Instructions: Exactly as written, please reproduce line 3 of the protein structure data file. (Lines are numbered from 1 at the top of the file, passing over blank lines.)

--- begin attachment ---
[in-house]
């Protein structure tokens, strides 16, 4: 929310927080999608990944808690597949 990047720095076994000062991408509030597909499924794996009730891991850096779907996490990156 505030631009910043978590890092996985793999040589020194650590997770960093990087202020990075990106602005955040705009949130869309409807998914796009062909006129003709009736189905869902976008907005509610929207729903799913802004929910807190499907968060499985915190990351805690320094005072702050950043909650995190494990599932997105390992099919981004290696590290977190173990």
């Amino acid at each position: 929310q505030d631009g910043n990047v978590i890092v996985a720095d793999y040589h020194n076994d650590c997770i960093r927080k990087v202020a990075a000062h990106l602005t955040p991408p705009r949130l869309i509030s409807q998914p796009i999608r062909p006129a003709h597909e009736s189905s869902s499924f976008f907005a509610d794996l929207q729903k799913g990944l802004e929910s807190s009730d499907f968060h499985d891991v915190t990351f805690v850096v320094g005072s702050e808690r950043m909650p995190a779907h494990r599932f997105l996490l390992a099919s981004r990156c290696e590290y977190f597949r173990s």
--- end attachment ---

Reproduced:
């Amino acid at each position: 929310q505030d631009g910043n990047v978590i890092v996985a720095d793999y040589h020194n076994d650590c997770i960093r927080k990087v202020a990075a000062h990106l602005t955040p991408p705009r949130l869309i509030s409807q998914p796009i999608r062909p006129a003709h597909e009736s189905s869902s499924f976008f907005a509610d794996l929207q729903k799913g990944l802004e929910s807190s009730d499907f968060h499985d891991v915190t990351f805690v850096v320094g005072s702050e808690r950043m909650p995190a779907h494990r599932f997105l996490l390992a099919s981004r990156c290696e590290y977190f597949r173990s």